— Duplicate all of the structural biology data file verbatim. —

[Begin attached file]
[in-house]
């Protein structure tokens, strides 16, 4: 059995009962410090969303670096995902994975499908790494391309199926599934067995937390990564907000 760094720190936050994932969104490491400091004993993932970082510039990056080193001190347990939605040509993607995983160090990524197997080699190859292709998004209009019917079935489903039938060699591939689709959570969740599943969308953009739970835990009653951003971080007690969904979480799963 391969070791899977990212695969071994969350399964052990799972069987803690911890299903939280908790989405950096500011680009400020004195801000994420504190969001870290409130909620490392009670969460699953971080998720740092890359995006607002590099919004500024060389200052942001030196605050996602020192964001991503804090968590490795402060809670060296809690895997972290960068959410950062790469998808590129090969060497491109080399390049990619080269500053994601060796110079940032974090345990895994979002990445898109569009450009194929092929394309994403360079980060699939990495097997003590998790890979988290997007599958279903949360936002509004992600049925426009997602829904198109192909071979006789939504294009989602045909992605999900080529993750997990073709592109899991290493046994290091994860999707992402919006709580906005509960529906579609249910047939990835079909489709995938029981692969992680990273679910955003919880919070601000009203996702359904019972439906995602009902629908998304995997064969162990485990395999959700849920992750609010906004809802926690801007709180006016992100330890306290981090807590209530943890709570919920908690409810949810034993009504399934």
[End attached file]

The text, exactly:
[in-house]
């Protein structure tokens, strides 16, 4: 059995009962410090969303670096995902994975499908790494391309199926599934067995937390990564907000 760094720190936050994932969104490491400091004993993932970082510039990056080193001190347990939605040509993607995983160090990524197997080699190859292709998004209009019917079935489903039938060699591939689709959570969740599943969308953009739970835990009653951003971080007690969904979480799963 391969070791899977990212695969071994969350399964052990799972069987803690911890299903939280908790989405950096500011680009400020004195801000994420504190969001870290409130909620490392009670969460699953971080998720740092890359995006607002590099919004500024060389200052942001030196605050996602020192964001991503804090968590490795402060809670060296809690895997972290960068959410950062790469998808590129090969060497491109080399390049990619080269500053994601060796110079940032974090345990895994979002990445898109569009450009194929092929394309994403360079980060699939990495097997003590998790890979988290997007599958279903949360936002509004992600049925426009997602829904198109192909071979006789939504294009989602045909992605999900080529993750997990073709592109899991290493046994290091994860999707992402919006709580906005509960529906579609249910047939990835079909489709995938029981692969992680990273679910955003919880919070601000009203996702359904019972439906995602009902629908998304995997064969162990485990395999959700849920992750609010906004809802926690801007709180006016992100330890306290981090807590209530943890709570919920908690409810949810034993009504399934």